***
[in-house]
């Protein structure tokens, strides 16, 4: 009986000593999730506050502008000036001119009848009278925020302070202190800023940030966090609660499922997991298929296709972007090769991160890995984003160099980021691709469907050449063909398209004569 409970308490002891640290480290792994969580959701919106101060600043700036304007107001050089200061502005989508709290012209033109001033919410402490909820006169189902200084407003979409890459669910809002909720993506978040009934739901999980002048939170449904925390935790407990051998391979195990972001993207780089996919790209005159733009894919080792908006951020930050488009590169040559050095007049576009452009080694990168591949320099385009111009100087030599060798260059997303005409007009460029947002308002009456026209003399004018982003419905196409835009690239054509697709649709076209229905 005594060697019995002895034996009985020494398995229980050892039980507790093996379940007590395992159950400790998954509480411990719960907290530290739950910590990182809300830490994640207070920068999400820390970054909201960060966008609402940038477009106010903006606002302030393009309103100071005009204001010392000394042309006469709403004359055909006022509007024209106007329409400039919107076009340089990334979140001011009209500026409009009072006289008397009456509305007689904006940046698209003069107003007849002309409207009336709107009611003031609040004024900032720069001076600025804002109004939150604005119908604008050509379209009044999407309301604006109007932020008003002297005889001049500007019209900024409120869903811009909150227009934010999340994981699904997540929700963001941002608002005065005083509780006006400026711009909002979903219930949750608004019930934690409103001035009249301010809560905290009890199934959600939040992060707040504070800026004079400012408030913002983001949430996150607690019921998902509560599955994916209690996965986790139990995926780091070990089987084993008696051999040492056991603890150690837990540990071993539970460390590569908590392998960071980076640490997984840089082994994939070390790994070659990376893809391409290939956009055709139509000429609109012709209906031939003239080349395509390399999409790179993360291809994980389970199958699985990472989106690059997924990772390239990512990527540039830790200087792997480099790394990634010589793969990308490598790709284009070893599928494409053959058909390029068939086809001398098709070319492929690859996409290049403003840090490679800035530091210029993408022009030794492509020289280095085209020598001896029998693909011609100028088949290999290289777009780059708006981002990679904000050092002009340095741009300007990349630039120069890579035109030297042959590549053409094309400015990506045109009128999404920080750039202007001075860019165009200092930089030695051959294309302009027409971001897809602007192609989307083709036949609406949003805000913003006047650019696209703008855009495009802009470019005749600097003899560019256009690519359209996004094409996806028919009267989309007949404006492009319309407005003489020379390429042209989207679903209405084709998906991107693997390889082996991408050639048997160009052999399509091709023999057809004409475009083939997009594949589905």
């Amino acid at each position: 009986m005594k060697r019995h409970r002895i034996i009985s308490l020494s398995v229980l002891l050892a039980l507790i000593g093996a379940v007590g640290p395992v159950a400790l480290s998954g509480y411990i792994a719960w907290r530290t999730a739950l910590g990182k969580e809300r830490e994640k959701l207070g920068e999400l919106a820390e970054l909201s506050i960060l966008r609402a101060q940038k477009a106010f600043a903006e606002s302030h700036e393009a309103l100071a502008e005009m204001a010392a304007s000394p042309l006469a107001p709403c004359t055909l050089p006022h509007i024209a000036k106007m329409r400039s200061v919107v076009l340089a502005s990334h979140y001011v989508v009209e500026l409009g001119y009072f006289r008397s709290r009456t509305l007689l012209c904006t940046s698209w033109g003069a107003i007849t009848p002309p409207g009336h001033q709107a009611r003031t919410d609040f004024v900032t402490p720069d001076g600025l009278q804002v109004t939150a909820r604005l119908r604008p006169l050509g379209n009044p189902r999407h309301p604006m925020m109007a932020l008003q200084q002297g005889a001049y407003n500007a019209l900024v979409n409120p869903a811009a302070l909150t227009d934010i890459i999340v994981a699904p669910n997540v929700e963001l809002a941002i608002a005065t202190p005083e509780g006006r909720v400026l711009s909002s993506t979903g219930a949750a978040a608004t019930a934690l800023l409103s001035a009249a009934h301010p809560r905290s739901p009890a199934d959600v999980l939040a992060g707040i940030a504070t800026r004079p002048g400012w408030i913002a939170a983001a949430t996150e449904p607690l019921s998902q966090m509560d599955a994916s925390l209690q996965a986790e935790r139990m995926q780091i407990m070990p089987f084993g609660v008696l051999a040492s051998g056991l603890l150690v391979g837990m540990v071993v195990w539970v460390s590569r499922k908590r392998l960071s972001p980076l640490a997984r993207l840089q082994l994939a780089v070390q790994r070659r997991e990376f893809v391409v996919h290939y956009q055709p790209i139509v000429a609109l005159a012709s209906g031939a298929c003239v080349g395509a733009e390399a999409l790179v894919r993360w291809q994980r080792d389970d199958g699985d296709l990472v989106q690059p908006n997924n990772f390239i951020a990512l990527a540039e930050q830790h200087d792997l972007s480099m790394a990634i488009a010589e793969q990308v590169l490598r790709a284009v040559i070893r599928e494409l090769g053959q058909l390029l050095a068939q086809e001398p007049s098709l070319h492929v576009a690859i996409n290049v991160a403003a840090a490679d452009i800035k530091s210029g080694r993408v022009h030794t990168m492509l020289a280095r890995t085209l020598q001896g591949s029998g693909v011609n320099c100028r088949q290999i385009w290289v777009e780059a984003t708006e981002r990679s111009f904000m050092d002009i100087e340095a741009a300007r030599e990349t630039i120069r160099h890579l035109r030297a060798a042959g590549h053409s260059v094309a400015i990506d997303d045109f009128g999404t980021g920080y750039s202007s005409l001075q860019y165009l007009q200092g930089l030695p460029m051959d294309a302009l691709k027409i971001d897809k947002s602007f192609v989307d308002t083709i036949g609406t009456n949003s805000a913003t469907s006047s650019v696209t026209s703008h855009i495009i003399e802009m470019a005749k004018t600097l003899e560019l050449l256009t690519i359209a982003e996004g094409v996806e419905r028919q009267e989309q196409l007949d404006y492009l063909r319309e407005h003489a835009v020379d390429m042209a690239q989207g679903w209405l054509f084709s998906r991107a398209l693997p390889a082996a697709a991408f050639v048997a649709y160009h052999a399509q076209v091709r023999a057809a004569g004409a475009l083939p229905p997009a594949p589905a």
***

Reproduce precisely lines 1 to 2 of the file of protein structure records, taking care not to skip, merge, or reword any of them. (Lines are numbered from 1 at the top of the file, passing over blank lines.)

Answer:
[in-house]
């Protein structure tokens, strides 16, 4: 009986000593999730506050502008000036001119009848009278925020302070202190800023940030966090609660499922997991298929296709972007090769991160890995984003160099980021691709469907050449063909398209004569 409970308490002891640290480290792994969580959701919106101060600043700036304007107001050089200061502005989508709290012209033109001033919410402490909820006169189902200084407003979409890459669910809002909720993506978040009934739901999980002048939170449904925390935790407990051998391979195990972001993207780089996919790209005159733009894919080792908006951020930050488009590169040559050095007049576009452009080694990168591949320099385009111009100087030599060798260059997303005409007009460029947002308002009456026209003399004018982003419905196409835009690239054509697709649709076209229905 005594060697019995002895034996009985020494398995229980050892039980507790093996379940007590395992159950400790998954509480411990719960907290530290739950910590990182809300830490994640207070920068999400820390970054909201960060966008609402940038477009106010903006606002302030393009309103100071005009204001010392000394042309006469709403004359055909006022509007024209106007329409400039919107076009340089990334979140001011009209500026409009009072006289008397009456509305007689904006940046698209003069107003007849002309409207009336709107009611003031609040004024900032720069001076600025804002109004939150604005119908604008050509379209009044999407309301604006109007932020008003002297005889001049500007019209900024409120869903811009909150227009934010999340994981699904997540929700963001941002608002005065005083509780006006400026711009909002979903219930949750608004019930934690409103001035009249301010809560905290009890199934959600939040992060707040504070800026004079400012408030913002983001949430996150607690019921998902509560599955994916209690996965986790139990995926780091070990089987084993008696051999040492056991603890150690837990540990071993539970460390590569908590392998960071980076640490997984840089082994994939070390790994070659990376893809391409290939956009055709139509000429609109012709209906031939003239080349395509390399999409790179993360291809994980389970199958699985990472989106690059997924990772390239990512990527540039830790200087792997480099790394990634010589793969990308490598790709284009070893599928494409053959058909390029068939086809001398098709070319492929690859996409290049403003840090490679800035530091210029993408022009030794492509020289280095085209020598001896029998693909011609100028088949290999290289777009780059708006981002990679904000050092002009340095741009300007990349630039120069890579035109030297042959590549053409094309400015990506045109009128999404920080750039202007001075860019165009200092930089030695051959294309302009027409971001897809602007192609989307083709036949609406949003805000913003006047650019696209703008855009495009802009470019005749600097003899560019256009690519359209996004094409996806028919009267989309007949404006492009319309407005003489020379390429042209989207679903209405084709998906991107693997390889082996991408050639048997160009052999399509091709023999057809004409475009083939997009594949589905």